Shepherds were not highly respected people.  They did dirty work.  They were grimy people who spent a lot of time living outside in close proximity to animals.  From a Jewish perspective, they were perpetually unclean.  Not only that, but they were stereotyped as low-lifes.  They were known to have sticky fingers, roaming around at night and helping themselves to things that didn’t belong to them.  The testimony of a shepherd was worthless in a court of law.  They were generally regarded as untrustworthy people.  Yes, Moses and David had been shepherds.  But they got out of that line of work, they moved beyond it. 

So there were these men on the lower end of the social scale.  They were out in the fields.  Some have used that to determine the time of year when Christ was born.  The tradition is December 25, but the reality is that we simply don’t know the historical date.  The fact that sheep were out in the fields doesn’t really help.  Sheep could be out in the fields at pretty much any time of year.  So we ought not to read too much into that. 

They were out in the fields with the flocks and it was night-time.  That suggests that our Lord Jesus was born at night. We would expect the announcement of his birth to come right after his birth, so that makes sense. 

As they were out there, suddenly an angel from God appeared to them.  How did they know it was an angel?  Sometimes in the Bible angels are indistinguishable from people.  However, at other times, they’re seen to have wings, or to have bright white clothing.  Whatever the appearance of this angel, there was no doubt in the shepherds’ minds that this was not an ordinary person.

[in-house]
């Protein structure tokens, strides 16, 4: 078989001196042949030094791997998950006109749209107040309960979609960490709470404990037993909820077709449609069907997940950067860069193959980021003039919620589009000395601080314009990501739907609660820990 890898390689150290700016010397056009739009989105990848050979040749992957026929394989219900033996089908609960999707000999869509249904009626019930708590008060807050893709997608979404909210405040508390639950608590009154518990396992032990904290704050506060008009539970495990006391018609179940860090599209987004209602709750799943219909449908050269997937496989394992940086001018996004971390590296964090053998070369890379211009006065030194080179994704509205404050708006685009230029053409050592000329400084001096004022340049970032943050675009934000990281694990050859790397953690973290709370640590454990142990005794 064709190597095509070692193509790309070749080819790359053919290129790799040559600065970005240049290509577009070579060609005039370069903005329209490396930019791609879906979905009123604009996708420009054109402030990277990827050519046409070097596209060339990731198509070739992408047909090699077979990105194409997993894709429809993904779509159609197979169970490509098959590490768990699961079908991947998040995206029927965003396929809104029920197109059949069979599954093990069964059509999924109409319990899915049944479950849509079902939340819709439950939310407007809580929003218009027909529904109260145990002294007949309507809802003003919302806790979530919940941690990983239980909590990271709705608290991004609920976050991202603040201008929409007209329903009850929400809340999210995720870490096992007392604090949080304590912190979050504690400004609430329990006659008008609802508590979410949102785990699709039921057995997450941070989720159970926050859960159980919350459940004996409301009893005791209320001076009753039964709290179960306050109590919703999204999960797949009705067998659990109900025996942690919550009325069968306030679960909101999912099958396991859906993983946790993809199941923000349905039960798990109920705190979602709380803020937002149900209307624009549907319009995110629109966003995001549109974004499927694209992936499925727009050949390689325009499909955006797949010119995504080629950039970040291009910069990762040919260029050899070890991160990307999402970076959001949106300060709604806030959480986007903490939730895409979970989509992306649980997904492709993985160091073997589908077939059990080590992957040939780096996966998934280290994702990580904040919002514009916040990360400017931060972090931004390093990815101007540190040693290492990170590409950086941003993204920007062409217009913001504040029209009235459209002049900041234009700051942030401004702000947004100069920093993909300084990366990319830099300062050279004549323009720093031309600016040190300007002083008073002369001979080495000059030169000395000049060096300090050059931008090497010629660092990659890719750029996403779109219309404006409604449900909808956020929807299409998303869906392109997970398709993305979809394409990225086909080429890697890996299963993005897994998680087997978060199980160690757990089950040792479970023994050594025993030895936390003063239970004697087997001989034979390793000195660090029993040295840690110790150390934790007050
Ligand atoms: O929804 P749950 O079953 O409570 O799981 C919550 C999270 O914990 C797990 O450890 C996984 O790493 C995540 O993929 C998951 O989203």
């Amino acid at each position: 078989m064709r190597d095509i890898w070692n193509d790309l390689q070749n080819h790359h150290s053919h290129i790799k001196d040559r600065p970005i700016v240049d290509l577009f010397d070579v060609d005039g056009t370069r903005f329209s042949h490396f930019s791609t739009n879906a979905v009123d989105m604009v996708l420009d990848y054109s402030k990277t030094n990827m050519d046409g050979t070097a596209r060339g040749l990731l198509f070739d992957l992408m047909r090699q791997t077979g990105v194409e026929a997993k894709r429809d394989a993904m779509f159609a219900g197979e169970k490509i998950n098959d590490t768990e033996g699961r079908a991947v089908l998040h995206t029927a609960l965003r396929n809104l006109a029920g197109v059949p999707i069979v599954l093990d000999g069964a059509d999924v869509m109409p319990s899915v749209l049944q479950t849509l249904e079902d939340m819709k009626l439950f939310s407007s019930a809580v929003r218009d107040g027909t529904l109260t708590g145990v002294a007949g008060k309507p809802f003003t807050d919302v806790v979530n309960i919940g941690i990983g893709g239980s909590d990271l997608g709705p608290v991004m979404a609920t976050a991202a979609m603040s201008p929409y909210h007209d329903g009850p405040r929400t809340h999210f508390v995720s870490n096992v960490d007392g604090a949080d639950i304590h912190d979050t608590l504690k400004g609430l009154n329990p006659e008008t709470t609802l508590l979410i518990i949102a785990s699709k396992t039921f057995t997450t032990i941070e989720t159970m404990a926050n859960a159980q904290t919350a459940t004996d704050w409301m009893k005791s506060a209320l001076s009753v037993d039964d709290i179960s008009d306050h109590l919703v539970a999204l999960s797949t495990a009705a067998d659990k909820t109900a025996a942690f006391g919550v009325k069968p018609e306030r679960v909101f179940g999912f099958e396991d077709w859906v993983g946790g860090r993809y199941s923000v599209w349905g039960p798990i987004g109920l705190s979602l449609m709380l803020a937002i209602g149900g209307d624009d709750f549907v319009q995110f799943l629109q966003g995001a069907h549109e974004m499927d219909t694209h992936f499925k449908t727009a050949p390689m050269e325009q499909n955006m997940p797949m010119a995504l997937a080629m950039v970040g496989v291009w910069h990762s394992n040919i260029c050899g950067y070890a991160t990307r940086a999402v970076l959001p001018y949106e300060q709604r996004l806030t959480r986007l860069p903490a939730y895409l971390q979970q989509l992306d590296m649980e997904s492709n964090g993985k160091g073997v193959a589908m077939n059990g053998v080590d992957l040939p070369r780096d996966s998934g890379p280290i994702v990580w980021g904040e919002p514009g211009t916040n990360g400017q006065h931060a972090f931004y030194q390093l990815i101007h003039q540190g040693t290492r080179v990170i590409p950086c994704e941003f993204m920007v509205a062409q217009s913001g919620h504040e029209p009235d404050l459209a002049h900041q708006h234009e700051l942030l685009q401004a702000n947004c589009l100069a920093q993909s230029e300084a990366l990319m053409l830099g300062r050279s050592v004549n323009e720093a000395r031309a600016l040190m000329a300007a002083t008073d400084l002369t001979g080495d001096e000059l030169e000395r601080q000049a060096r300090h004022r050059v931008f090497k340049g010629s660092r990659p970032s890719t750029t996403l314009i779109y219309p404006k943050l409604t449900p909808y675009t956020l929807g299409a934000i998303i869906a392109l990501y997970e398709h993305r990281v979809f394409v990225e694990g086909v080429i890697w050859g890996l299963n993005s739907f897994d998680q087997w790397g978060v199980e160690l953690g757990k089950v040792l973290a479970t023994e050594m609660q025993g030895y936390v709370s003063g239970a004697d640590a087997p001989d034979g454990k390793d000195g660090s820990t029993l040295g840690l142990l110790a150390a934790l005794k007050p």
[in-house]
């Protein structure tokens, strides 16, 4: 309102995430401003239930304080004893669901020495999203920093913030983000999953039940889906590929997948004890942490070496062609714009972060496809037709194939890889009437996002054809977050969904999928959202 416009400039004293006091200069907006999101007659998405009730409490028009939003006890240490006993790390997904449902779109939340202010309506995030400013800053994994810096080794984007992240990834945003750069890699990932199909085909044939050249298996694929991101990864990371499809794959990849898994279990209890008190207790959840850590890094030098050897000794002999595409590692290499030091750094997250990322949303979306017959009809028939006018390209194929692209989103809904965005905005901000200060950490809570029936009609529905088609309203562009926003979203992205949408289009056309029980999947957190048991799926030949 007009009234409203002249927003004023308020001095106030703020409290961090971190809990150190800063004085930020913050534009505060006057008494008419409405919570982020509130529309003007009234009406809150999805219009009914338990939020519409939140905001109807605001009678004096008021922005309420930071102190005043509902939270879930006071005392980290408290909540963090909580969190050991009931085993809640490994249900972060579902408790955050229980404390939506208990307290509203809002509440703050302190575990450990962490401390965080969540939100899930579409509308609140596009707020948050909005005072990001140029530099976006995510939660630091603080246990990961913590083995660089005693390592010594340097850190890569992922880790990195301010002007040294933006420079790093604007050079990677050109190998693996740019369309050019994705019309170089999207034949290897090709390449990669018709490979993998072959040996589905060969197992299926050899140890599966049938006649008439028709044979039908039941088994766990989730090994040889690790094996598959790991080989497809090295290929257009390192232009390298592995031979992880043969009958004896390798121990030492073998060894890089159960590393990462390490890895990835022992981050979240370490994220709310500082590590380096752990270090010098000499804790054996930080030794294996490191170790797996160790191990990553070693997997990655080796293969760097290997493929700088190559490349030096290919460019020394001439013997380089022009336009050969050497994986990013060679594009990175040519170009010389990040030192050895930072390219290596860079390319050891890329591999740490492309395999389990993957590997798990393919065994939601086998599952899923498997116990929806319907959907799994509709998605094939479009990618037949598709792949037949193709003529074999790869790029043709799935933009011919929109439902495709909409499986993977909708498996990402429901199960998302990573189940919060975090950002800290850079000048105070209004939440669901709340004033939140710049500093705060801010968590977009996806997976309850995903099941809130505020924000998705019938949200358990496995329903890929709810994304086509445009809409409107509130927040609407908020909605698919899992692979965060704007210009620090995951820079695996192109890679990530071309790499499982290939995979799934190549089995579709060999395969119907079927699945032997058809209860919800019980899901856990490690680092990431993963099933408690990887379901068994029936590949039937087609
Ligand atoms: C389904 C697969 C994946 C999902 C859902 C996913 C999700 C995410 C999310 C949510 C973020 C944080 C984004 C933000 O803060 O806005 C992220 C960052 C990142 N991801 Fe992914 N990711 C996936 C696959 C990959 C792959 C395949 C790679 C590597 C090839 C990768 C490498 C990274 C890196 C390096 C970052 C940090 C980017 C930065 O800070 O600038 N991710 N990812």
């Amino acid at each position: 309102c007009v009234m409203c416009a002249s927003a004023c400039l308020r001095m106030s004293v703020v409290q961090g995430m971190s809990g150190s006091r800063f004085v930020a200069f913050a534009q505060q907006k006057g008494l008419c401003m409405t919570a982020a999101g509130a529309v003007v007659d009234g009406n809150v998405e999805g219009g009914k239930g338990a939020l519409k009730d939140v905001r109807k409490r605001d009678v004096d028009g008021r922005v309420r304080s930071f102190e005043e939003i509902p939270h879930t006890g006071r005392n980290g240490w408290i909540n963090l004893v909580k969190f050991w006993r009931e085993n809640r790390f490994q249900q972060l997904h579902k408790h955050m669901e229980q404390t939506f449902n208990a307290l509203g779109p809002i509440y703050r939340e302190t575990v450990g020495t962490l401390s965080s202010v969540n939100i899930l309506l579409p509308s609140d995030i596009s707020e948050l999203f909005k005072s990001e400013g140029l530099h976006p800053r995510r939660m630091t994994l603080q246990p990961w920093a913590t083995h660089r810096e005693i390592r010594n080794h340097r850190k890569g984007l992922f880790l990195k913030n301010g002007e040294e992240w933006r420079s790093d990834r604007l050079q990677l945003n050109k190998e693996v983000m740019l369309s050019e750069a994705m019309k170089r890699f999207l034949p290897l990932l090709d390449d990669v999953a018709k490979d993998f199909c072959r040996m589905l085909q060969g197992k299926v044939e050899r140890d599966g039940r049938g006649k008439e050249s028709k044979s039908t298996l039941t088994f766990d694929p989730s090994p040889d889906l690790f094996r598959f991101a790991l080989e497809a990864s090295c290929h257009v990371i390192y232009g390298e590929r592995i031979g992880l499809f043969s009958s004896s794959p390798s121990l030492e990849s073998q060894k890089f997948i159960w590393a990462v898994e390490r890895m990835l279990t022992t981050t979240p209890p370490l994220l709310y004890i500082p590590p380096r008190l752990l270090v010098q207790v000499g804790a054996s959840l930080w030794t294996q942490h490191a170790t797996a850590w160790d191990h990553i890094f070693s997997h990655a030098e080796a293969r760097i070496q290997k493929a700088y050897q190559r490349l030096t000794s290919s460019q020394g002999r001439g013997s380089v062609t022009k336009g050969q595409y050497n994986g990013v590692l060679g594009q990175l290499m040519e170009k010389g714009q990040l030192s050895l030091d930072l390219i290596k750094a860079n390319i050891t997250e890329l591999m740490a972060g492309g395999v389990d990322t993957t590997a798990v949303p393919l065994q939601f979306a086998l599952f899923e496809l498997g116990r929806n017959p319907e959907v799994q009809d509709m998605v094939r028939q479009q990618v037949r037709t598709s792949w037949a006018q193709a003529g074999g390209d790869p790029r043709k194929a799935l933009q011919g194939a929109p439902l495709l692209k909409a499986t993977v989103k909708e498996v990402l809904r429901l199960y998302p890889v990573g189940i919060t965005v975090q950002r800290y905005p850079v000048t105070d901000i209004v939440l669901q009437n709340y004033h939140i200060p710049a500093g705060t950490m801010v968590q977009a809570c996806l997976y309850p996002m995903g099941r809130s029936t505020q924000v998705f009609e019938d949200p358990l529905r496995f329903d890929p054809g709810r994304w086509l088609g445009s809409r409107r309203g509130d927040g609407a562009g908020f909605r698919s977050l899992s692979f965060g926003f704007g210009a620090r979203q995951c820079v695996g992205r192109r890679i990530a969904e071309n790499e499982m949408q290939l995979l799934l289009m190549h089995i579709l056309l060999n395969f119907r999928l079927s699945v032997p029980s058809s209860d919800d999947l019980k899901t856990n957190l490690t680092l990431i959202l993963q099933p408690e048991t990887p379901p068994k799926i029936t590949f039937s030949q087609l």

Accentuating that fact was the glory of the Lord shining around them.  This is an important aspect of what happens here.  The glory of the Lord in the Bible is the sign of his presence.  When the glory of the Lord came into the temple, that meant that God was present to bless his people.   That’s the way it is here too.  God has come down to these shepherds to bless them.  The night sky was lit up.  Suddenly they were surrounded by glory and majesty.  It was readily obvious that something out of the ordinary was happening. 

Loved ones, we need to keep in mind that the voice of prophecy had fallen silent.  The people of God had heard nothing directly from him for hundreds of years.  Then, out of the blue, on this dark night, these shepherds encounter the glory of God shining around them.  He didn’t come to the high and mighty religious leaders in Jerusalem, but to some low-life shepherds out in the fields.  God finally is about to speak again to his people.

And how do the shepherds react?  In the same way as Isaiah when he encountered God’s glory in Isaiah 6.  Isaiah was terrified.  Isaiah was undone.  Here Luke tells us that the shepherds were frightened, terrified.  Afraid with a great fear, it literally says.  Why?  Because they know what God can do.  He could come in judgment as well as in blessing.  God is not Santa Claus, coming down the chimney with a ho-ho-ho and presents for everyone.  He is the Holy One of Israel.  He is to be feared, honoured, and respected.  When he appears in the middle of the night, you don’t take it lightly. 

The angel is God’s voice, his messenger.  Just as in so many other encounters with angels and God’s glory, the first words are, “Do not fear.”  God is not here to destroy you, but to bless you.  He has good news for you!  There’s a message of great joy for you and for all the people of God.  The promises are coming true.  In the city of David, a Saviour has been born for you.  He has come into the world with your flesh and blood to save you from your sins and from the wrath of God.  He is the Christ – he is the Messiah, the anointed one of Yahweh who had been promised.  He is the Lord.  He is God come in the flesh.